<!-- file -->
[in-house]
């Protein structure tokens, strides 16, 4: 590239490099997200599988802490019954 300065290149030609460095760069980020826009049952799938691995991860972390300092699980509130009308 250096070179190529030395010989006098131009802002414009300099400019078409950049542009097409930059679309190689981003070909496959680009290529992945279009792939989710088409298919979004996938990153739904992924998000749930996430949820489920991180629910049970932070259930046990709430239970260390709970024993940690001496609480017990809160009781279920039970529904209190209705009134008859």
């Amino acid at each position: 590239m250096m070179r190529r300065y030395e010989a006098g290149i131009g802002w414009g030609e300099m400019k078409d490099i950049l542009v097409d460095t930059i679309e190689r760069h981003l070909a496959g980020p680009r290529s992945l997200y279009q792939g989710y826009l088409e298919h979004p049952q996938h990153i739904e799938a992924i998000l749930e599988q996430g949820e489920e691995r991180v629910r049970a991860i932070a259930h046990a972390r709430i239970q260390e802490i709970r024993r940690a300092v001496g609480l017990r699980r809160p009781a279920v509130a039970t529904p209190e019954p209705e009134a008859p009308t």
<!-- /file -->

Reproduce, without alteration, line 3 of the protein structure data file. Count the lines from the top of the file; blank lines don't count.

């Amino acid at each position: 590239m250096m070179r190529r300065y030395e010989a006098g290149i131009g802002w414009g030609e300099m400019k078409d490099i950049l542009v097409d460095t930059i679309e190689r760069h981003l070909a496959g980020p680009r290529s992945l997200y279009q792939g989710y826009l088409e298919h979004p049952q996938h990153i739904e799938a992924i998000l749930e599988q996430g949820e489920e691995r991180v629910r049970a991860i932070a259930h046990a972390r709430i239970q260390e802490i709970r024993r940690a300092v001496g609480l017990r699980r809160p009781a279920v509130a039970t529904p209190e019954p209705e009134a008859p009308t």